By Kathryn G. Menu
Despite a nor’easter that hampered crews trying to restore power to the literal thousands of Long Island residents still without electricity two and a half weeks after Hurricane Sandy, by Wednesday afternoon most of the East End was back on the grid with just a handful of residents still without power, according to the Long Island Power Authority (LIPA).
As of 12:37 p.m. on Wednesday, LIPA reported 1,983 customers in Suffolk County remained without power, nine in East Hampton Town, and 21 in Southampton Town.
According to LIPA, 99 percent of customers who can safely receive power are fully restored. Although LIPA power is available, up to 8,000 customers in Nassau and Suffolk and 27,000 in the Rockaways are unable to safely receive power without customer repairs, said LIPA in a press release issued on Tuesday night.
To date, more than 1.1 million LIPA customers have had service restored since Hurricane Sandy made landfall in southern New Jersey on October 29.
New York Governor Andrew Cuomo blasted LIPA officials on Tuesday and announced he would have New York utilities investigated. The announcement came shortly before LIPA’s Chief Operating Officer Michael Hervey announced his resignation.
On Tuesday, Governor Cuomo signed an Executive Order to establish a commission under the Moreland Act that will investigate the response, preparation and management of New York’s power utility companies as storms like Hurricane Sandy, Hurricane Irene and Tropical Storm Lee have impacted the region over the last two years.
According to Governor Cuomo, the commission will examine and make recommendations to reform what he called the “overlapping responsibilities and missions” of New York’s utility companies and the governing bodies that oversee them.
On Tuesday, shortly after the Governor’s announcement, LIPA Chairman Howard E. Steinberg announced Hervey’s resignation. Hervey was with LIPA for 12 years, taking over as interim CEO two years ago.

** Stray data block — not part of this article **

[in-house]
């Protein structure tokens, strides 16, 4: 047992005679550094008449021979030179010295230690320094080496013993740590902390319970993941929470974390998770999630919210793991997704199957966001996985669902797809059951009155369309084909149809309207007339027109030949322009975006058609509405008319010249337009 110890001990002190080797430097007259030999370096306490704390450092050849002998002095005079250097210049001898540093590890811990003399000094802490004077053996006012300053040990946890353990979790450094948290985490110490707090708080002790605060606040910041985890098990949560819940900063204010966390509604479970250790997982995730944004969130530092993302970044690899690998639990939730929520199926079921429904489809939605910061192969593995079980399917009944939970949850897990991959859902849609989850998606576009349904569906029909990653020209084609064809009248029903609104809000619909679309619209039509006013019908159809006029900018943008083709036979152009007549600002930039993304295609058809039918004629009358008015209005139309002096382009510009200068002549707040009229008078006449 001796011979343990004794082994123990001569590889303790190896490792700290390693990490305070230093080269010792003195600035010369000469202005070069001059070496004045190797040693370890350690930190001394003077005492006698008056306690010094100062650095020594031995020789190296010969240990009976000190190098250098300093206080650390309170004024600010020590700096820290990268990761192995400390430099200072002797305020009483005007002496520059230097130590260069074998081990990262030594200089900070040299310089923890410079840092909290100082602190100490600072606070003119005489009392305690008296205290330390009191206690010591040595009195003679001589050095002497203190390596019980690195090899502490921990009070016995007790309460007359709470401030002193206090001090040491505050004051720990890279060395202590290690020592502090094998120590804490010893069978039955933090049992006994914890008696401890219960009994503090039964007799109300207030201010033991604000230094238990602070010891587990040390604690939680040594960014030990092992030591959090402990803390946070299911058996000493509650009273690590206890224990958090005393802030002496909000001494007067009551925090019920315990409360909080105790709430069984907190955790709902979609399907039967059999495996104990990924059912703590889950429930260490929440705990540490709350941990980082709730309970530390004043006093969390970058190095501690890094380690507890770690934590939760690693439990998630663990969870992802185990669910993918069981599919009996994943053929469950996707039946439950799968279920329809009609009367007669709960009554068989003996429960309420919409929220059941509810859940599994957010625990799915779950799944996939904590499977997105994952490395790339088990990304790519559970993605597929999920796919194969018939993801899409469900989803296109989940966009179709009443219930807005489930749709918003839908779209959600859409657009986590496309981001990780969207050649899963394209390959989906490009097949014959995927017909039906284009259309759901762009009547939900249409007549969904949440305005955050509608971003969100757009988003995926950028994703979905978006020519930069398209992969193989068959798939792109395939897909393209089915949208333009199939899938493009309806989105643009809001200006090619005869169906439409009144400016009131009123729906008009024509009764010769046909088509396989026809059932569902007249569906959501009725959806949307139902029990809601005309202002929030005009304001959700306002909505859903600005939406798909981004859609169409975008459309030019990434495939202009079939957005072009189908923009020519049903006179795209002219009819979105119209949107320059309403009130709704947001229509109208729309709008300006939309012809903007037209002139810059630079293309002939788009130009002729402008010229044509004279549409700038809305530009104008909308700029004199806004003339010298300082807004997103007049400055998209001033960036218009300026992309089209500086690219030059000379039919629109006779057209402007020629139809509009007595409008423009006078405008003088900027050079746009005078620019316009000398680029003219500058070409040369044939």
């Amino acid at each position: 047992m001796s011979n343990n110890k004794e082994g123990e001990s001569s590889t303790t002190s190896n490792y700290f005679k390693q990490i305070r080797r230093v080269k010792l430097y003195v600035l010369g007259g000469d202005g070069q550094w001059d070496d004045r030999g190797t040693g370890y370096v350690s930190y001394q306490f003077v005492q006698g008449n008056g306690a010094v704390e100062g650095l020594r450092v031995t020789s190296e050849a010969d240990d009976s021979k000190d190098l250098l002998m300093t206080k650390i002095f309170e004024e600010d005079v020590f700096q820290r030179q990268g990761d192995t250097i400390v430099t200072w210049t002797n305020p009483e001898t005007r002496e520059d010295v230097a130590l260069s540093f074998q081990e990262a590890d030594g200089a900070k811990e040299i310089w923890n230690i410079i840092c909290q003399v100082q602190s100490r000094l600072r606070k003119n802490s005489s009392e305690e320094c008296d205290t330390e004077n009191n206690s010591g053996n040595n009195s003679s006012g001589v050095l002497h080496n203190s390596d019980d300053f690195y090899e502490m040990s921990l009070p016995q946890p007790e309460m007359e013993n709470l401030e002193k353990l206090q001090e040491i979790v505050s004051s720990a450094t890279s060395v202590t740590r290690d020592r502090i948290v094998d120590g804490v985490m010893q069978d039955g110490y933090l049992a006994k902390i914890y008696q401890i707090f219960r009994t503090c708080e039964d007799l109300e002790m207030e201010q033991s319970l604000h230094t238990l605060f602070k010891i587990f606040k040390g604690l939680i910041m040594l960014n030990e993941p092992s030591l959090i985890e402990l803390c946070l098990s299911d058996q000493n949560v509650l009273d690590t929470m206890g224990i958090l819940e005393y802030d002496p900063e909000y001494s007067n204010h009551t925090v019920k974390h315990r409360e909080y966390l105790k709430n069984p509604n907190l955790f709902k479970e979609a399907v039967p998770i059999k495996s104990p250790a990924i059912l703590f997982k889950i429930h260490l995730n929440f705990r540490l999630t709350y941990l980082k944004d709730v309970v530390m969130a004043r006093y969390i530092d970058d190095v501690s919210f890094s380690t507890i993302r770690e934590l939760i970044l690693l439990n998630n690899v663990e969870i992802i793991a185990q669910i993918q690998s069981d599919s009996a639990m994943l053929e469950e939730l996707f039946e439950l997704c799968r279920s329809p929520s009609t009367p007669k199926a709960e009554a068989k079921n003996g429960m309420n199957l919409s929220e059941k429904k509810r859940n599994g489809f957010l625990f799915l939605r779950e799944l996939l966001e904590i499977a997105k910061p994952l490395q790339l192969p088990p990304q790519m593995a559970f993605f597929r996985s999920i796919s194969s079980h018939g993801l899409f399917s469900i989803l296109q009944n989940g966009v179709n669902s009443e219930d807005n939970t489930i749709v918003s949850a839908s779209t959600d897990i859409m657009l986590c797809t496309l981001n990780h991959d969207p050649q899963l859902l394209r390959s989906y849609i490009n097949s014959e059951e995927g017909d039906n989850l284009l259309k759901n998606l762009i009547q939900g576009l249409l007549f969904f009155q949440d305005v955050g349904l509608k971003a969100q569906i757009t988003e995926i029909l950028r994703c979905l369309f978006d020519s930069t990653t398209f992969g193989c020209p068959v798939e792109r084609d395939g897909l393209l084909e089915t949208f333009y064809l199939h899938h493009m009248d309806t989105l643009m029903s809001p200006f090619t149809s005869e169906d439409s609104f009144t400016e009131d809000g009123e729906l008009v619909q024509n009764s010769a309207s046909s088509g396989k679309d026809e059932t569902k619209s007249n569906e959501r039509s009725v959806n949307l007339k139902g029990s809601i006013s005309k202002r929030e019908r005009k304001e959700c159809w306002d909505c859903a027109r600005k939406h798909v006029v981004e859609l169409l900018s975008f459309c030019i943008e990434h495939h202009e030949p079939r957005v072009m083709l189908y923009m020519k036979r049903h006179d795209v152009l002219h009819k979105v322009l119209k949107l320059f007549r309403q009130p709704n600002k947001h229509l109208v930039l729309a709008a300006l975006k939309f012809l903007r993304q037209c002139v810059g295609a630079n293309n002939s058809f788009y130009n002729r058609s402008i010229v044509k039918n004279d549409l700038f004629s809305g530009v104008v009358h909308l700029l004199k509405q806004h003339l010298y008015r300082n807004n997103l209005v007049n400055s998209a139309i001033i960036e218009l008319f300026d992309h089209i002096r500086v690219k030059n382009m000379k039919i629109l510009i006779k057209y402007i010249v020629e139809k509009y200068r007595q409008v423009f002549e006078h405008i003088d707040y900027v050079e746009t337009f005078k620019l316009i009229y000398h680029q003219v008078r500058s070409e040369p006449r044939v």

“I think we have a system here that is so convoluted and lacking in accountability,” said New York Assemblyman Fred W. Thiele on Wednesday. “LIPA is basically a shell corporation filled with political appointments and they contract out for power, which has been with National Grid, which I never supported because of their lack of effectiveness in New Jersey.”
In July it was announced LIPA would transition its operating services agreement from National Grid to Public Service Enterprise Group (PSEG) starting in January of 2014 when the contract with National Grid expires.
“LIPA needs to be held accountable to the people of Long Island and the best way to do that is to have an elected board of trustees, something I have supported for a long time,” said Thiele.
While the East End also faced a gas shortage over the course of the last week and a half, as of this week the panic seemed to have died down and most stations have more than enough gas on hand to service clients.
On Friday, Suffolk County Executive Steve Bellone implemented an even, odd fueling policy, mandating only drivers with license plates ending in an even number can fuel up on even numbered days, with the same policy applying to odd numbered days.
According to Harbor Heights gas station manager Pam Kern, the decision came about a week too late and by the time she was told to implement that policy, it was unnecessary.
Harbor Heights, on Route 114 in Sag Harbor, said Kern is not expecting another shortage any time soon. Anthony Baker, who works at the Sag Harbor Getty Station on the Sag Harbor/Bridgehampton Turnpike said it was business as usual at his station as well.